everson at evertype.com
Fri Jan 6 13:54:45 CET 2017
I think there is no requirement for an extensible mechanism to “admix” any two random languages. Moreover, while es-spanglis is user-friendly (for the bibliographers and librarians who are likely the ONLY users of such tags), this es-t-h0-en is just a load of mysterious letters.
1) contact languages are NOT “transformations” so your -t- makes no sense
2) what the heck is h-zero supposed to mean? Oh. hybrid zero. And there’s a hybrid one. And what’s that?
Nobody will know.
> es-t-h0-en Spanglish Spanish with an admixture of English
> en-t-h0-es Spanglish English with an admixture of Spanish
> Note: the boundary between these two will be rather fuzzy, like most cases in identifying. We'd recommend that es-t-h0-en be used unless English clearly predominates.
No, we wouldn’t. We’d recommend that the dominant language, whether en or es, be used, whichever it may be.
> One could then also have
> es-t-hi-h0-en Spanglish translated from Hindi
> A second key 'h1' is defined indicating that the source language for transform is a hybrid, much has we have done with the transliteration s0 and d0 keys. The value of h1 is a language tag that indicating that the source language for -t- is a hybrid with that language, allowing formulations like
> es-t-hi-h1-en Spanish translated from Hinglish
> es-t-hi-h0-en-h1-en Spanglish translated from Hinglish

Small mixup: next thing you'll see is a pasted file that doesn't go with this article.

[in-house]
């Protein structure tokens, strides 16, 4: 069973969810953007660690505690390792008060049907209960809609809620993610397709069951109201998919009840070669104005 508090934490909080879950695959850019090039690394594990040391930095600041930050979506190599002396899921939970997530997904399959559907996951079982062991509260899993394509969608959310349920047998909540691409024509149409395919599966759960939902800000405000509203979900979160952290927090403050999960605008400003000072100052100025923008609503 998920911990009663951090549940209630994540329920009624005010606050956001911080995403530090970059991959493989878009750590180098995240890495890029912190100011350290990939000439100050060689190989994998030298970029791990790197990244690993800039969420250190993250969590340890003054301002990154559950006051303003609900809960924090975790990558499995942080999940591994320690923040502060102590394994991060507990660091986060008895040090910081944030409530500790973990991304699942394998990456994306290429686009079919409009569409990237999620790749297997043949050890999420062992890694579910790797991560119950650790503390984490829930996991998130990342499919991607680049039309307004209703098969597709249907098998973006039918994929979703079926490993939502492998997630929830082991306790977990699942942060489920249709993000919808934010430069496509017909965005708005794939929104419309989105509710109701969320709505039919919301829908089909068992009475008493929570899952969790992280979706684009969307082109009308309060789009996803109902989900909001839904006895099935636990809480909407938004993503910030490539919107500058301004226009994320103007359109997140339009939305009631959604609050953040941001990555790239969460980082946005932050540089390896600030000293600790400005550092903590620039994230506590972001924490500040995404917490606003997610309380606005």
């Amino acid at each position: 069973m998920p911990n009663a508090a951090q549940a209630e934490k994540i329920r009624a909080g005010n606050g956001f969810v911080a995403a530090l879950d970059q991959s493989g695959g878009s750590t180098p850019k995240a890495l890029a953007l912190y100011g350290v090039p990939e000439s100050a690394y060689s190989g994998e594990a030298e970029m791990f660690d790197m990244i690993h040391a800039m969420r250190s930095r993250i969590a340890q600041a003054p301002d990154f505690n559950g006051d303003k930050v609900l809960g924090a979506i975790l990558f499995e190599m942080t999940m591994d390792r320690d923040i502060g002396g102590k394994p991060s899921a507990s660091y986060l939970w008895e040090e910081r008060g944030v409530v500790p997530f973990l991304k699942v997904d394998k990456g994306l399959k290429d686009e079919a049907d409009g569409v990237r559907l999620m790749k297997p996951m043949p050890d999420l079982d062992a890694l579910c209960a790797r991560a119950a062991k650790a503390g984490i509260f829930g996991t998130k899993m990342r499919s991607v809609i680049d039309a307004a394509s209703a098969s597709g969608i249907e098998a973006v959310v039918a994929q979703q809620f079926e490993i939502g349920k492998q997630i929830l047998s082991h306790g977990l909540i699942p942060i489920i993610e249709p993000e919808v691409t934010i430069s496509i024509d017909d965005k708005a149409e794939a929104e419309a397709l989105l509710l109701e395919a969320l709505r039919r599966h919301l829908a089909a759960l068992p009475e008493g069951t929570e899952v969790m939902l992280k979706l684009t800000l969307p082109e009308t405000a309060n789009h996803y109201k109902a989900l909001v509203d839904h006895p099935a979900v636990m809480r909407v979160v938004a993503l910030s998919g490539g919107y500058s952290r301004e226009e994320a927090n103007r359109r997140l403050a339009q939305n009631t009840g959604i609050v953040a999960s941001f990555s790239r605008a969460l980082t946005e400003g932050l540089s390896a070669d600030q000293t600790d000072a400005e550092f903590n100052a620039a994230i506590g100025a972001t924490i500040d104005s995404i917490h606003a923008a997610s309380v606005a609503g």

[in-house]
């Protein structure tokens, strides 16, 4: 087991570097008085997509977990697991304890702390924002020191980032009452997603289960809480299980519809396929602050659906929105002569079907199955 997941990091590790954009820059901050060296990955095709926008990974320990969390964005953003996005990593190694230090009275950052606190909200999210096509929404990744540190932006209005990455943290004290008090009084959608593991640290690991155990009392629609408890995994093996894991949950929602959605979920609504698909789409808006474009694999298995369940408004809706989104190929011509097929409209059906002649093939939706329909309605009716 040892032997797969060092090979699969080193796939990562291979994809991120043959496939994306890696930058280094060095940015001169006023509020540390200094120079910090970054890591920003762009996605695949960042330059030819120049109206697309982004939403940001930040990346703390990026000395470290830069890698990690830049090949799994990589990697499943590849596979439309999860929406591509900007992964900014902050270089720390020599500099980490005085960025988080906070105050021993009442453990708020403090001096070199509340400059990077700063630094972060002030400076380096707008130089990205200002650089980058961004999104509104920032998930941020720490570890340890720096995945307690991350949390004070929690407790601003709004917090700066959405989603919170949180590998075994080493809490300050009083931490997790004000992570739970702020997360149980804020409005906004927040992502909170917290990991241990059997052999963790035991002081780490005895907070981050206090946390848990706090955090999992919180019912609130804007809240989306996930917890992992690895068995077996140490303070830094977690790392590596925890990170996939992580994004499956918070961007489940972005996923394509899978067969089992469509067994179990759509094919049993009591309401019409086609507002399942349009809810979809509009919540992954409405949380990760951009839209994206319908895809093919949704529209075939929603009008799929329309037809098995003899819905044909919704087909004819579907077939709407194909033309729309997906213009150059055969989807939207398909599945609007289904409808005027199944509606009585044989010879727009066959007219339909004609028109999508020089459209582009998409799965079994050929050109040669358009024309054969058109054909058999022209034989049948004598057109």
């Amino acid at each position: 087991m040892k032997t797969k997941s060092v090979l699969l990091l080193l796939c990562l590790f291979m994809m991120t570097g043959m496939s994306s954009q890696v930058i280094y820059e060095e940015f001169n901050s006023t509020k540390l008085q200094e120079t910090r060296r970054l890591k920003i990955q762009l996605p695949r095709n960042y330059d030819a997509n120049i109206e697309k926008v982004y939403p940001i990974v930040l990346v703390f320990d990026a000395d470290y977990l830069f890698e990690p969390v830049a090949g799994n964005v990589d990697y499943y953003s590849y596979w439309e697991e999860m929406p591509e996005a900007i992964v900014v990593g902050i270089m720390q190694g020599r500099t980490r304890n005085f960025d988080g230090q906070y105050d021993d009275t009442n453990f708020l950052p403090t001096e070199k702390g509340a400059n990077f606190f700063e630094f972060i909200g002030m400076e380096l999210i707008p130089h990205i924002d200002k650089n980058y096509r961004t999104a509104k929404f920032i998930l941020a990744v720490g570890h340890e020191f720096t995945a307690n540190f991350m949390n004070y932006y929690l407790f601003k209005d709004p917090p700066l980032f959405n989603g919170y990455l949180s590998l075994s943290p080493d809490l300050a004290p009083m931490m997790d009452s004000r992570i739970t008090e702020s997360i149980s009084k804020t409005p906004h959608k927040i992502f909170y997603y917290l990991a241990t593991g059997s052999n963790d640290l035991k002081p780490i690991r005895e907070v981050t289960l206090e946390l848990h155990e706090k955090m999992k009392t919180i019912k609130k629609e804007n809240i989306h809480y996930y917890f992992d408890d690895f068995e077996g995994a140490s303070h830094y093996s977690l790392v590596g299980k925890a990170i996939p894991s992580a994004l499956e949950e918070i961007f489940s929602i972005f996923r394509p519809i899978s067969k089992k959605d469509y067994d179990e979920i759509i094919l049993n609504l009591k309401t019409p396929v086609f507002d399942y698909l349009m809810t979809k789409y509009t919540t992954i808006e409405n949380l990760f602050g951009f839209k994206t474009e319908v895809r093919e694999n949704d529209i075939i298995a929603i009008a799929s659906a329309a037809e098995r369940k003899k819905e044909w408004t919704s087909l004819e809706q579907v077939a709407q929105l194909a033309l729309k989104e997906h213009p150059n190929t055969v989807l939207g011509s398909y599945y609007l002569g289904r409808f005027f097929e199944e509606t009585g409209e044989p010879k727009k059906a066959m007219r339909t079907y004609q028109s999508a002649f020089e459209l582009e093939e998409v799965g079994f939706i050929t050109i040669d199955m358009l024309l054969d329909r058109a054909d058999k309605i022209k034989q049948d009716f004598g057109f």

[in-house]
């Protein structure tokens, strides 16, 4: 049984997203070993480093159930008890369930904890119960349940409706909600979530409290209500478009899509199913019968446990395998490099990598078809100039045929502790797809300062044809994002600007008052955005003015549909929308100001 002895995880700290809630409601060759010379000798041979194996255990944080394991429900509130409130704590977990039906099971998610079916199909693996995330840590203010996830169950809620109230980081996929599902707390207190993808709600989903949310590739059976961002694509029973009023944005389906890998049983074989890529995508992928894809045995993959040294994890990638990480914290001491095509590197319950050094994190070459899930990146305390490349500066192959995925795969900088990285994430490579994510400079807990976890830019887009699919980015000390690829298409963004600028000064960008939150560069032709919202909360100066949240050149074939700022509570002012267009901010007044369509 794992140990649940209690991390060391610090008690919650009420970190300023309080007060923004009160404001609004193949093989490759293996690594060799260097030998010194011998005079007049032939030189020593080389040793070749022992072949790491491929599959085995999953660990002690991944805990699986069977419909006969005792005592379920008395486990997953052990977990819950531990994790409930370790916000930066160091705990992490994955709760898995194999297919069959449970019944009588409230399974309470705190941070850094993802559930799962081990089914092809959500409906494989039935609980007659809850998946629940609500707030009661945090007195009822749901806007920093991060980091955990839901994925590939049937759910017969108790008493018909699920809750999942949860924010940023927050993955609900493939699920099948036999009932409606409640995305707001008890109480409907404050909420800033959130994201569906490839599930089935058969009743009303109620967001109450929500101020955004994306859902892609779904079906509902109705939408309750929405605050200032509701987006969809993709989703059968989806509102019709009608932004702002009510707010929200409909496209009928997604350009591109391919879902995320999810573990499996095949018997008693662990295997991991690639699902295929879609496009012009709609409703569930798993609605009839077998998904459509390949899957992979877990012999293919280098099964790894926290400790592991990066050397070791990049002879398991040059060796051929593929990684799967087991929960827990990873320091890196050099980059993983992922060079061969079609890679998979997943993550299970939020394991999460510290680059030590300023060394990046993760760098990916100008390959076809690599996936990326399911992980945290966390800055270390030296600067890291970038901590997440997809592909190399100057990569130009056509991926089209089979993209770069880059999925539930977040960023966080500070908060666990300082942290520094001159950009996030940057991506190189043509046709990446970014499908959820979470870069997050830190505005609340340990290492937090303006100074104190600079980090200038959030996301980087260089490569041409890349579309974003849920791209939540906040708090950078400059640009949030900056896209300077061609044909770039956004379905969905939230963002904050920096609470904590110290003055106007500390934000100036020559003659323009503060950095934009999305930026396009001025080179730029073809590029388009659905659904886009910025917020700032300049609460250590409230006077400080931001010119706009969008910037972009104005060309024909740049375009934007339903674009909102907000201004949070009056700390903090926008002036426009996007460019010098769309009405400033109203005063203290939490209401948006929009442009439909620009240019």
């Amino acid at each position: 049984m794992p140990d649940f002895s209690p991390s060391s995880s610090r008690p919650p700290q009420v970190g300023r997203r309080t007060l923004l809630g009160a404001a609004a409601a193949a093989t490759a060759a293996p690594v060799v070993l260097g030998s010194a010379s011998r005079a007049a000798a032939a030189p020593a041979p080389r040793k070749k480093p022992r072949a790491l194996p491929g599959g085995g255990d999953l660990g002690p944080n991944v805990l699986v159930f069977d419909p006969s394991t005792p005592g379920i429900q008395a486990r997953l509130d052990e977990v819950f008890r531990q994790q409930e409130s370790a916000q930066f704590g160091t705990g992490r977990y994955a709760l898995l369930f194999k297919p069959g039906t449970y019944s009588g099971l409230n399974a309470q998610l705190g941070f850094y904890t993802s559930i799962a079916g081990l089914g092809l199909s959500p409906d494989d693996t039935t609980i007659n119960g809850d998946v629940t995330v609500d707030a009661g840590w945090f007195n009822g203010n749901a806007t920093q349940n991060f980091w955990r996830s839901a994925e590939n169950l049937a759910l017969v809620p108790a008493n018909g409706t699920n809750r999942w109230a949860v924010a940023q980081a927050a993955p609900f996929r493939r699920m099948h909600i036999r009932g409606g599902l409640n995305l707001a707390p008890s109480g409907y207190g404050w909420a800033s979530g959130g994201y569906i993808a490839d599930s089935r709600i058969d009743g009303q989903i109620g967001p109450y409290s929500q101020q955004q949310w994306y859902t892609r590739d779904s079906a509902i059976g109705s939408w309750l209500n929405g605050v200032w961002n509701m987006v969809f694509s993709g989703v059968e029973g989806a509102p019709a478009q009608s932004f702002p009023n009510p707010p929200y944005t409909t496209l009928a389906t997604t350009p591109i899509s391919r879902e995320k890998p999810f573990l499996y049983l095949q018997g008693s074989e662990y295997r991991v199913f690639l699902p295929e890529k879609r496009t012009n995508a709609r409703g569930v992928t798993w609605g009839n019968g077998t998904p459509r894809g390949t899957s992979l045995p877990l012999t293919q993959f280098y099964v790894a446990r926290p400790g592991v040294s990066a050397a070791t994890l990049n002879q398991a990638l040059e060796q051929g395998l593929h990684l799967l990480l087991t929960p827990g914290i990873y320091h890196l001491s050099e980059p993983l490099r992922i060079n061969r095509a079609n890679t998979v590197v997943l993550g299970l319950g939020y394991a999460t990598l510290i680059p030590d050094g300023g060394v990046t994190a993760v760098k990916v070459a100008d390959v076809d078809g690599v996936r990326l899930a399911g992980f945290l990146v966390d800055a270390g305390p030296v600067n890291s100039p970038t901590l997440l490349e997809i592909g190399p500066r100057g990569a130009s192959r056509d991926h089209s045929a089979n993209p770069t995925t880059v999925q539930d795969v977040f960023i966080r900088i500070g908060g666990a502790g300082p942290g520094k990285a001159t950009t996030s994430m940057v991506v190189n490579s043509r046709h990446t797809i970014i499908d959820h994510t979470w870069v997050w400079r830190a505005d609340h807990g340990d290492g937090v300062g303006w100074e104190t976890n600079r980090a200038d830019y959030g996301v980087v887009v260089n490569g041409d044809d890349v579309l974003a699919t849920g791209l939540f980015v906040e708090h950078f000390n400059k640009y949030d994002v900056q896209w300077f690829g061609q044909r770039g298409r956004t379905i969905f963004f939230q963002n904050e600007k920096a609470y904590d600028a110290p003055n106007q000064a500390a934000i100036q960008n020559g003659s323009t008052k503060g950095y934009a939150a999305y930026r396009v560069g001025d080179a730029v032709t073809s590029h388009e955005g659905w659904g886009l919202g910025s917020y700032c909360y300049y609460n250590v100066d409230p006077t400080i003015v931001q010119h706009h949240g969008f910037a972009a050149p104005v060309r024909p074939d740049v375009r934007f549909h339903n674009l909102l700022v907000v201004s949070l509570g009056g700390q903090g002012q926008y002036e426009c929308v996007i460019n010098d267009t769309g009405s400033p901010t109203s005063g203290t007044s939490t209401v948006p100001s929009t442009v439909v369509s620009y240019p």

You’ve got to be kidding.
This is clever, Mark, but it doesn’t address any actual user requirements, and the notation you propose is absurdly opaque.
> Hybrid locales
Locales? There’s no Spanglish locale envisioned.
> have intermixed content from 2 (or more) languages, often with one language's grammatical structure applied to words in another. See also https://en.oxforddictionaries.com/definition/spanglish for the use of the term “hybrid”.
> More importantly, it doesn't work for a very common use case: locale selection. To communicate requests for localized content and internationalization services, locales are used, which are an extension of language tags. When people pick a language from a menu, internally they are picking a locale (en-GB, es-419, etc). If you want an application to support Spanglish or Hinglish, then you have to have a locale to represent that.
I don’t think anybody wants to do this.
> Luckily, this falls within the scope of the T extension.
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